The objective of this thesis is to investigate and understand why and how consent is manipulated in societies where severe coercion seems to be effective in securing power. This text therefore analyses the role and nature of coercion and consent – of armed conflict and news production - in Colombia: a society where severe coercion seems to be both effective and profitable. Part 1 of the thesis studies the role of coercion from the Spanish Conquest and Colonial Period to the current regime in terms of the political, social and economic interests that predominate in each period, in terms of the role of armed groups – the main instruments of coercion - in the implementation of these interests, and in terms of the resistance to these pressures. Part 2 analyses the role of consent in terms of historical interests in Colombian media production, in terms of the role of media organisations – the main instruments of consent - in the implementation of these interests, and in terms of dissent. Part 3 focuses on current Colombian news production because this is the main method through which official information related to the present armed conflict is currently being transmitted to the public and because Colombian news production seems to bridge the gap between coercion and consent: by framing and promoting armed conflict. Part 1 uses historical sources, academic articles, human rights reports and nine personal interviews with representatives of the Colombian Armed Forces, guerrilla groups and human rights organisations to represent the broadest possible political spectrum. Part 2 is based on political pamphlets and literature, newspaper and magazine articles and leaflets and 14 interviews with representatives of mass media conglomerates, alternative movements and media groups. Part 3 uses a sample of 851 current news stories to understand the nature of a hypothetical frame that contextualises the actions of the FARC – the main guerrilla group - as illegitimate challenges to proper authority. (Continued ...)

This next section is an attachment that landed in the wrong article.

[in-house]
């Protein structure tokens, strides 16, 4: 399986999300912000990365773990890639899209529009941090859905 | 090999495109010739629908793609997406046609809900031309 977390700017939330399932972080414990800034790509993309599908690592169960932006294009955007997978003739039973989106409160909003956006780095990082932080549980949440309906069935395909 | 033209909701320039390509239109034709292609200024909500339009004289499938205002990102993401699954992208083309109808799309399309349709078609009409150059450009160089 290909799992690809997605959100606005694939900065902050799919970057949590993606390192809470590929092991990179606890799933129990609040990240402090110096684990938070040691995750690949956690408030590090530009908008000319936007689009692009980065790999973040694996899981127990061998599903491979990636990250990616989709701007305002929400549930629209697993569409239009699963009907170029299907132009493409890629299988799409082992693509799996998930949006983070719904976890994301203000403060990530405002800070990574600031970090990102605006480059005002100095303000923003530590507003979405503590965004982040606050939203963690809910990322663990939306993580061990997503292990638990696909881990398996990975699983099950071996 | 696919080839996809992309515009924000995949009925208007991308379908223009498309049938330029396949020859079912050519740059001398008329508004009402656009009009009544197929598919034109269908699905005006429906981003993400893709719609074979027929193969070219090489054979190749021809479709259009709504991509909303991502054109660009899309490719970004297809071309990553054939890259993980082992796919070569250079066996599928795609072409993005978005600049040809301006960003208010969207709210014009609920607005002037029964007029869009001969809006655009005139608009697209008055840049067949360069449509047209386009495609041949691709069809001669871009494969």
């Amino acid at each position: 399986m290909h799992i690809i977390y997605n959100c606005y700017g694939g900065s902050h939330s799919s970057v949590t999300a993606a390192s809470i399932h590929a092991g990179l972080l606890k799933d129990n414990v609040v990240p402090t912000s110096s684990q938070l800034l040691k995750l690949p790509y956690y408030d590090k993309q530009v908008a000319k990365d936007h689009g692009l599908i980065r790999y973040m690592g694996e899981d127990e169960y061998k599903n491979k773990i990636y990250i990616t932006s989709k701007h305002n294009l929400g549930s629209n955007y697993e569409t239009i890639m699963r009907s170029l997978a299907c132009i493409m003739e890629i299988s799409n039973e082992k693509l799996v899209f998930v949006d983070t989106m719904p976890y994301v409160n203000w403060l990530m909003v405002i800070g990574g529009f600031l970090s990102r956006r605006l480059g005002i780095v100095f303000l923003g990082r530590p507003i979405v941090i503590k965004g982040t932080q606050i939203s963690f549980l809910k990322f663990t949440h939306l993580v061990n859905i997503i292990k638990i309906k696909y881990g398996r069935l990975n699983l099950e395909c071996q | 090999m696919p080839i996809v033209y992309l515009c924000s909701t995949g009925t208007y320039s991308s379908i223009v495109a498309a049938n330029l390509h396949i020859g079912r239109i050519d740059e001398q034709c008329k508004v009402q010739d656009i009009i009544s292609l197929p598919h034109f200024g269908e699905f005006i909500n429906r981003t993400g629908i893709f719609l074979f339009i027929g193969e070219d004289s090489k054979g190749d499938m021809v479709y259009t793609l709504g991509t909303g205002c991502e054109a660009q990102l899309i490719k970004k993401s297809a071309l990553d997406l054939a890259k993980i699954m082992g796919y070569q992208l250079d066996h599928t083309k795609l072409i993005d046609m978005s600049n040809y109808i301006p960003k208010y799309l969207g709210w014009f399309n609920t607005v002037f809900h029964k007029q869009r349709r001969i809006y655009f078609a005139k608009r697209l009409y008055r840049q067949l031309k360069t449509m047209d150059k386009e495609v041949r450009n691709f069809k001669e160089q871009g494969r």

A Doctoral Thesis. Submitted in partial fulfillment of the requirements for the award of Doctor of Philosophy of Loughborough University.